As transactional data has almost entirely dried up, the true market value of real estate is shrouded in uncertainty. Richard Lowe speaks to three pension funds about what this means for their existing portfolios and investment strategies
Head of real estate
Total assets: DKK300bn (€40bn)
Real estate allocation: Undefined (approximately 5%)
Mchael Nielsen, head of real estate at Denmark's largest pension fund, ATP, admits that the "general feeling today is that many valuations do not reflect the real market".
The problem, of course, is partly due to the lack of transactional data in various markets and sectors, which means valuers are without the necessary comparables to make appraisals with a high degree of confidence.
Nielsen wishes he had a solution to the situation, but admits he does not. Instead, ATP is focusing on scrutinising its current portfolio of real estate funds by paying close attention to the timing of fund valuations, which particular parties have carried out the valuations and on what basis they have been calculated.
Fortunately, for long-term investors like ATP, uncertainty surrounding capital values is only a problem when it comes to buying and selling assets. For the most part, the income generated by underlying properties is more important than capital value movements in the long term.
"We know that values will go up and down. It is more in the acquisition and disposal process that it could be a problem," Nielsen says. "We also have a lot of focus on how the underlying properties are performing: what is the vacancy, what is the cash flow behind the properties?"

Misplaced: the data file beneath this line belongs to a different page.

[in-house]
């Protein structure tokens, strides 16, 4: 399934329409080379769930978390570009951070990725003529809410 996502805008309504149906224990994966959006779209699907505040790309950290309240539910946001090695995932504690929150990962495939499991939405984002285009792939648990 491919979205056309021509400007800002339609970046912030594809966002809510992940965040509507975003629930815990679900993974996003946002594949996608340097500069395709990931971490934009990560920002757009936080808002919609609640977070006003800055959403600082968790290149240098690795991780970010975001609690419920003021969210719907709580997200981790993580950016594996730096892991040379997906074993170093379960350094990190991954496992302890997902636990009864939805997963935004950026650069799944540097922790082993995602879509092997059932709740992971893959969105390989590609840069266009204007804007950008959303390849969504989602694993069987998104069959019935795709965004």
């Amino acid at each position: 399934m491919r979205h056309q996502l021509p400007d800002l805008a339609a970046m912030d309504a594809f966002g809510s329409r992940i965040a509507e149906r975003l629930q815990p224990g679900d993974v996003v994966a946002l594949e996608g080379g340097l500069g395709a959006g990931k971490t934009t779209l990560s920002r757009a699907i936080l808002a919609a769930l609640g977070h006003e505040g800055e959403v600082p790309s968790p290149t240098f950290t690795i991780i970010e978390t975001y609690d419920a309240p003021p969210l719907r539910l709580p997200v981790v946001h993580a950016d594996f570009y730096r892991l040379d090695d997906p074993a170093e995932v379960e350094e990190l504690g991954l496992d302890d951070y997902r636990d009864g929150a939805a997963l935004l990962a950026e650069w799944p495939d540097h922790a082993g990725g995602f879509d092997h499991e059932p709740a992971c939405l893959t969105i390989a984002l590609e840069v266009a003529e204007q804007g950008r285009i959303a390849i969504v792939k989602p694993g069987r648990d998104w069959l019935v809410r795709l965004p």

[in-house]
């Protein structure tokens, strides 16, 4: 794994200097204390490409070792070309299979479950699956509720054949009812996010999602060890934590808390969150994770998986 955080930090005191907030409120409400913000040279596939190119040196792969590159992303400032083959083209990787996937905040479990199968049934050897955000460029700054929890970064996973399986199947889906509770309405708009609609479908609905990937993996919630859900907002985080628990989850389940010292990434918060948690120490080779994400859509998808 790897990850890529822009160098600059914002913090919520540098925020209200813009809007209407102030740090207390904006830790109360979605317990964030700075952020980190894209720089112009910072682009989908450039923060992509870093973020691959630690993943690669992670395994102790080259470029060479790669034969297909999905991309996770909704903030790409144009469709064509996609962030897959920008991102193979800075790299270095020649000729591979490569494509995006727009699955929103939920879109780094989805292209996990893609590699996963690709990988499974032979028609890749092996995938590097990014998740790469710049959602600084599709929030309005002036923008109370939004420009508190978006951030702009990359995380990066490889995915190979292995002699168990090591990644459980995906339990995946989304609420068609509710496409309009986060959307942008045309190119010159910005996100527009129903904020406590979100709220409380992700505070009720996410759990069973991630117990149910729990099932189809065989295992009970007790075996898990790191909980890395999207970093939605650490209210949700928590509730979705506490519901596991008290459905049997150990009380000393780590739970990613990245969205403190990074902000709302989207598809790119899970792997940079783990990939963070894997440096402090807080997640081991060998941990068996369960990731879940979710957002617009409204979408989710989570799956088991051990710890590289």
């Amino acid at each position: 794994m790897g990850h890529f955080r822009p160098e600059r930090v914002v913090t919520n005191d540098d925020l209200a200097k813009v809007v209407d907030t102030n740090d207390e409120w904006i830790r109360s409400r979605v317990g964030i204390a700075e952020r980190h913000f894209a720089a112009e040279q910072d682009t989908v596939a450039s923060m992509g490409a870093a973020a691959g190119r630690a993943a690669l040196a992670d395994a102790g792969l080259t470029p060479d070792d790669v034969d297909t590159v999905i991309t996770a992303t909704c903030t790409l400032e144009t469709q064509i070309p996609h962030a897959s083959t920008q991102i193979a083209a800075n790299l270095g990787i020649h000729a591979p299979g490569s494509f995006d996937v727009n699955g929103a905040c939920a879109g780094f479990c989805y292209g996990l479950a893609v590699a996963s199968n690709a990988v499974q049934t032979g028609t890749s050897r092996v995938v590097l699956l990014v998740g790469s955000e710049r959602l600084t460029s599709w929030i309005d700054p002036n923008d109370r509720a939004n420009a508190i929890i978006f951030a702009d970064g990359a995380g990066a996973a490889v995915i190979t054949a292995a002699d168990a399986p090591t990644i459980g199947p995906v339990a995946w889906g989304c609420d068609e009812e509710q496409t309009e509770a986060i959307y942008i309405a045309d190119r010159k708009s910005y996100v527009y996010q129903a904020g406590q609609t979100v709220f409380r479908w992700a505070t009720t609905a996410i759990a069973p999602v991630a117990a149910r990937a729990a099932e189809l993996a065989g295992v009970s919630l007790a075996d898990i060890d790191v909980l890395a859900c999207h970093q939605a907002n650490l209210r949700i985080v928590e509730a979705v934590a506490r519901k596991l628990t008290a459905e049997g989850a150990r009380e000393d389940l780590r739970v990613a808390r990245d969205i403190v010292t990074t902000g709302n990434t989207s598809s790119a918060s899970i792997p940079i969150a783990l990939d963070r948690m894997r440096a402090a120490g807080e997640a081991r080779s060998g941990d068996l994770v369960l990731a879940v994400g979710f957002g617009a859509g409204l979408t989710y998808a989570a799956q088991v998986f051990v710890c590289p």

Hounslow Pension Fund
Total assets: £461m (€528m)
Real estate allocation: 6% (target 8%)
The real estate investments of the London Borough of Hounslow Pension Fund (LBH) are located exclusively in its domestic market. Given the significant correction in the UK over the past 12-18 months, it can expected that such a portfolio will have lost market value.
Speaking in December 2008, Alan Steele, adviser to the fund and former director of finance, said a 10-15% reduction in the value of the portfolio had been forecast for the end of the year.
However, Steele echoes sentiments made by Nielsen at ATP, suggesting that property investments for LBH have always been about generating long-term rental income from a "steady" portfolio of assets, not trading buildings every six months to benefit from capital value appreciation.
Steele is more concerned about ensuring buildings continue to be let and maintain a regular income. This is why the "quality" of individual assets is of paramount importance, as well as long-term considerations.
A real estate holding in Kettering, Northamptonshire, for example, is tenanted and is also expected to benefit over time from the redevelopment of the local area. "These are the types of property you are always looking for and holding," he says. And LBH is potentially in the market for further acquisitions in the UK. "The future still looks bright," Steele says positively.
Total assets: €990m
Real estate allocation: 10%
It is well known that non-listed real estate valuations lag those of the listed property sector, and the latter is widely considered to be a leading indicator of the former. But while Edwin Meysmans, managing director at the pension fund for the Belgian banking and insurance group KBC, admits that non-listed valuations calculated for the most recent quarter are probably higher than today's market value, he still believes they are more representative than the steep discounts shown in listed real estate.
Real estate valuers will have to take into account what is happening in the public markets and the deteriorating global economic outlook. Meysmans believes: "It is still more realistic to see what is happening [in non-listed real estate] valuations than the totally unrealistic things that have been happening in the listed markets."
In any case, income generation is more important than valuations, according to Meysmans. "We are in here for the longer term," he says. "The valuation of the buildings is one thing. More important, I think, are the tenants… is the rent being paid?
"As long as income streams remain more or less the same, the valuation of the building is not that important."